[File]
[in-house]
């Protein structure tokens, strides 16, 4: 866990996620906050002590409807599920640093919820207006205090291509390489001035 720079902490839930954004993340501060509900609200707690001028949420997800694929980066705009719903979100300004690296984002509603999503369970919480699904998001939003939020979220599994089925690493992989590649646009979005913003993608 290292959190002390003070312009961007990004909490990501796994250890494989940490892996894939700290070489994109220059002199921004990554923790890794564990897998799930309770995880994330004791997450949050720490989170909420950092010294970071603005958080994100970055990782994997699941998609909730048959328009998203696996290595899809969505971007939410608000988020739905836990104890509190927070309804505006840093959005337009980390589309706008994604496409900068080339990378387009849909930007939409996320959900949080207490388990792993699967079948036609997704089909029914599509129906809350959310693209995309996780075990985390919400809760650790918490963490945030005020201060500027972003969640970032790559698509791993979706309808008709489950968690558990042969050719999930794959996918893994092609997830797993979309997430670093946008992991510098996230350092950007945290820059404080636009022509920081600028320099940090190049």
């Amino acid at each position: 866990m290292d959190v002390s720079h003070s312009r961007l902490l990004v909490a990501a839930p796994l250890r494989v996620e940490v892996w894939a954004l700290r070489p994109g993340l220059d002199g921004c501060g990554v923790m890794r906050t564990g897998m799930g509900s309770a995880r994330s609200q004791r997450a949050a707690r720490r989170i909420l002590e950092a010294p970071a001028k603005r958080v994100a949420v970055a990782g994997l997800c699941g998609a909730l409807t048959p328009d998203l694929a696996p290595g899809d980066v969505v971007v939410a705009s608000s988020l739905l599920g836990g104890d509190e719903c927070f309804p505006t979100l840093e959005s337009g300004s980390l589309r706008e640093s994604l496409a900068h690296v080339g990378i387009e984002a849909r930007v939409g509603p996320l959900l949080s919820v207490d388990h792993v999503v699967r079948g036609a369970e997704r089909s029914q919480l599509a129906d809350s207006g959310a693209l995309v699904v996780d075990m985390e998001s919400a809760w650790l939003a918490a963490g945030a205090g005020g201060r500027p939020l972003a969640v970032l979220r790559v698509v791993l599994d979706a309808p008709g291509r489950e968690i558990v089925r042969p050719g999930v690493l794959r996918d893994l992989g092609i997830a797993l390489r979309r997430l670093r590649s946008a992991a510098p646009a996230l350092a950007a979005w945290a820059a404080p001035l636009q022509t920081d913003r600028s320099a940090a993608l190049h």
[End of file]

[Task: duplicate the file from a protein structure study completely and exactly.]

[in-house]
């Protein structure tokens, strides 16, 4: 866990996620906050002590409807599920640093919820207006205090291509390489001035 720079902490839930954004993340501060509900609200707690001028949420997800694929980066705009719903979100300004690296984002509603999503369970919480699904998001939003939020979220599994089925690493992989590649646009979005913003993608 290292959190002390003070312009961007990004909490990501796994250890494989940490892996894939700290070489994109220059002199921004990554923790890794564990897998799930309770995880994330004791997450949050720490989170909420950092010294970071603005958080994100970055990782994997699941998609909730048959328009998203696996290595899809969505971007939410608000988020739905836990104890509190927070309804505006840093959005337009980390589309706008994604496409900068080339990378387009849909930007939409996320959900949080207490388990792993699967079948036609997704089909029914599509129906809350959310693209995309996780075990985390919400809760650790918490963490945030005020201060500027972003969640970032790559698509791993979706309808008709489950968690558990042969050719999930794959996918893994092609997830797993979309997430670093946008992991510098996230350092950007945290820059404080636009022509920081600028320099940090190049």
């Amino acid at each position: 866990m290292d959190v002390s720079h003070s312009r961007l902490l990004v909490a990501a839930p796994l250890r494989v996620e940490v892996w894939a954004l700290r070489p994109g993340l220059d002199g921004c501060g990554v923790m890794r906050t564990g897998m799930g509900s309770a995880r994330s609200q004791r997450a949050a707690r720490r989170i909420l002590e950092a010294p970071a001028k603005r958080v994100a949420v970055a990782g994997l997800c699941g998609a909730l409807t048959p328009d998203l694929a696996p290595g899809d980066v969505v971007v939410a705009s608000s988020l739905l599920g836990g104890d509190e719903c927070f309804p505006t979100l840093e959005s337009g300004s980390l589309r706008e640093s994604l496409a900068h690296v080339g990378i387009e984002a849909r930007v939409g509603p996320l959900l949080s919820v207490d388990h792993v999503v699967r079948g036609a369970e997704r089909s029914q919480l599509a129906d809350s207006g959310a693209l995309v699904v996780d075990m985390e998001s919400a809760w650790l939003a918490a963490g945030a205090g005020g201060r500027p939020l972003a969640v970032l979220r790559v698509v791993l599994d979706a309808p008709g291509r489950e968690i558990v089925r042969p050719g999930v690493l794959r996918d893994l992989g092609i997830a797993l390489r979309r997430l670093r590649s946008a992991a510098p646009a996230l350092a950007a979005w945290a820059a404080p001035l636009q022509t920081d913003r600028s320099a940090a993608l190049h």